Walk into a bar in Berlin - for example, a trendy one called Room 77 - and try paying with a credit card. It’s not gonna happen.
The owner doesn't allow it. “For a biz person of this size with 5 to 10% profit margins,” says owner Joerg Platzer, “giving 3% of that to Mastercard? It makes it a no-go.”
Platzer says his patrons either pay cash or they light up their virtual wallets on their smartphones, and pay in bitcoins - or fractions of bitcoins, depending on the exchange rate. Crypto-currencies get Platzer really excited. And he dreams big. Platzer is looking forward to bitcoins ushering in an entirely new economic system.
A bitcoin is a kind of computer currency. It's becoming increasingly more accepted in markets around the world, and its value is based upon how many people invest in having bitcoins. The more people who want bitcoins, the higher the demand and the more a single bitcoin is worth. Unlike any other form of currency, the value of a bitcoin has never been tied to a physical object, like a piece of gold.
Bar owner Platzer isn’t the only one who's getting excited about bitcoins, especially in this part of Berlin.
Numerous restaurants and stores in the trendy Kreutzberg and Neue Koeln neighborhoods now accept them, including Long Player records, which sells old fashioned vinyl LP’s. Owner Narim Chebli says the possibility of paying in bitcoins brings him a steady stream of customers.
“In Kreuzberg and Neue Koeln there are a lot of young people,” he said, “and they’re open-minded for new things, for new payments.”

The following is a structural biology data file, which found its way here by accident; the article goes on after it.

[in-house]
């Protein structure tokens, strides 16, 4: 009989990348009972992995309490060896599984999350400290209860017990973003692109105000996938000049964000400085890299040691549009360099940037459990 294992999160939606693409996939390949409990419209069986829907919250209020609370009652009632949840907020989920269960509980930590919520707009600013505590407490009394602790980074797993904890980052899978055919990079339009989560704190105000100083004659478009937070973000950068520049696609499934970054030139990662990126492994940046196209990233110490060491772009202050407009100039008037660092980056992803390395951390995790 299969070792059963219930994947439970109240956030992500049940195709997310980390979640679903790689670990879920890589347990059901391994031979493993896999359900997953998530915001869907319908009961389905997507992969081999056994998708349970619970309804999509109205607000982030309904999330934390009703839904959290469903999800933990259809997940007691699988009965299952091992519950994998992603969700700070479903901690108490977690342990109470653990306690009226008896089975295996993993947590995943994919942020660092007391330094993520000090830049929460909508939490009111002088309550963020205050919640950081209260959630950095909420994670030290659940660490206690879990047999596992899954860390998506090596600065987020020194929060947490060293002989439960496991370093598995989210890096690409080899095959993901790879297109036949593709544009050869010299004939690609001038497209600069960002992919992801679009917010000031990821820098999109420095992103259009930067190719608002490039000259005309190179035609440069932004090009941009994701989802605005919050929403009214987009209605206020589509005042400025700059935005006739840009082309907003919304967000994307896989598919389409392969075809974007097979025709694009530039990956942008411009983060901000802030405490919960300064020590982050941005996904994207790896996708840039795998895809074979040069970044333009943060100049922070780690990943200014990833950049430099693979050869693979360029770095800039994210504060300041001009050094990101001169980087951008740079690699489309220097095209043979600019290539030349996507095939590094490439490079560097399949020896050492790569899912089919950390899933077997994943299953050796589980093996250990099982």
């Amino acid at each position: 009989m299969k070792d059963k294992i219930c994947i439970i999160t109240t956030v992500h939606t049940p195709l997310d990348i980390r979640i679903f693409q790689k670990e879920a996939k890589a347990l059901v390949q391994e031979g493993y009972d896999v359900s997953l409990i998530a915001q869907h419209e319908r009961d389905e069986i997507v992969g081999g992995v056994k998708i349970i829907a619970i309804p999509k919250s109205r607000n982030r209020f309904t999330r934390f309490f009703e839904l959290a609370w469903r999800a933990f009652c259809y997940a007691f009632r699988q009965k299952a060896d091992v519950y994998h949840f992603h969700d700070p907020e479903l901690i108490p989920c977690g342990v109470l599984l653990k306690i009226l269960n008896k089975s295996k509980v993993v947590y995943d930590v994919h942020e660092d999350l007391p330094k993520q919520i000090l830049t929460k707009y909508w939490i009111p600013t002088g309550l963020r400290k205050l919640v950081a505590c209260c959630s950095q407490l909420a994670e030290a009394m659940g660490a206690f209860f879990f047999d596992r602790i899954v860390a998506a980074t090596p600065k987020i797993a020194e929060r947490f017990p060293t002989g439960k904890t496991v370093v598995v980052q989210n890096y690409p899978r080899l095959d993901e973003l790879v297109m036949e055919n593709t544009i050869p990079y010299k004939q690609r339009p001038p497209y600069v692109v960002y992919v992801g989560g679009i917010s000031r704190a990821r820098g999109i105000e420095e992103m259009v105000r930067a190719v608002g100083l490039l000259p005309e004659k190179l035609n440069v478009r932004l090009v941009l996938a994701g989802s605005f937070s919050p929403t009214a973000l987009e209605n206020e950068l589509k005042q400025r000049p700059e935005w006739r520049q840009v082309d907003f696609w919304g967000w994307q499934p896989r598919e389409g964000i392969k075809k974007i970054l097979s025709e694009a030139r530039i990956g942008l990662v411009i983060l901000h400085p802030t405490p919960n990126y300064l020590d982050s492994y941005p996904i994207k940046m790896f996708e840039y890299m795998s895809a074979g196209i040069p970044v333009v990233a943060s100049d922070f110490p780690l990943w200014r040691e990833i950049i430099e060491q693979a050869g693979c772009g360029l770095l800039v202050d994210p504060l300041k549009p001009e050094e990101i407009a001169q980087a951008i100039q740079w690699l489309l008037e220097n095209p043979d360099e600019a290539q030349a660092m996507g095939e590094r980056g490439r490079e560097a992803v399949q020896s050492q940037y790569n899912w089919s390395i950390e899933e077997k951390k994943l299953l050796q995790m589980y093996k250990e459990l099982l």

But what’s in it for him, accepting bitcoins? Marketing. He likes the contrast, he said, between the old and new.
"I think it’s interesting because I only have vinyl,” Chebli said, “and I take money that is digital. That’s the main reason.”
Ok, so for Chebli, it’s a gimmick. But make no mistake, Berlin is a veritable hub for Bitcoin believers. Actually they’re more than believers. Some are making serious money.
Joerg Von Minckwitz is the young CEO of Bitcoin Berlin, a start-up consulting firm teaching clients how bitcoins work, and how to use them.
“The basic idea is that everybody can be their own bank,” he said. “We don’t need banks anymore to transfer money. So in our mind, banks are kind of useless.”
When it comes to transferring money, Von Minkwitz says with Bitcoin, it is faster - and free. But he admits this is hardly a risk-free currency. In its four years, Bitcoin has bounced in value from pennies against the dollar to hundreds of dollars per unit.
“At the moment, it’s still fluctuating,” he said. “We’re in the early stage and the system has to grow to get more stable.”
Don’t invest your retirement money in bitcoins, Von Minkwitz said. Not yet, anyway.
Still Room 77’s Joerg Platzer said he’s confident that Bitcoin will stabilize in the long run. For him, it promises a real free market – that is, free of government control.
Since you’d be anonymous, you could even avoid the taxman or force the government to spend your money on things you want.
“The government could go like, okay, we have two plans,” he said. “One plan is we need bridges, hospitals and schools. Or we want to build a secret surveillance infrastructure to read your emails. You decide what to spend your taxes on.”
Or your bitcoins, that is.
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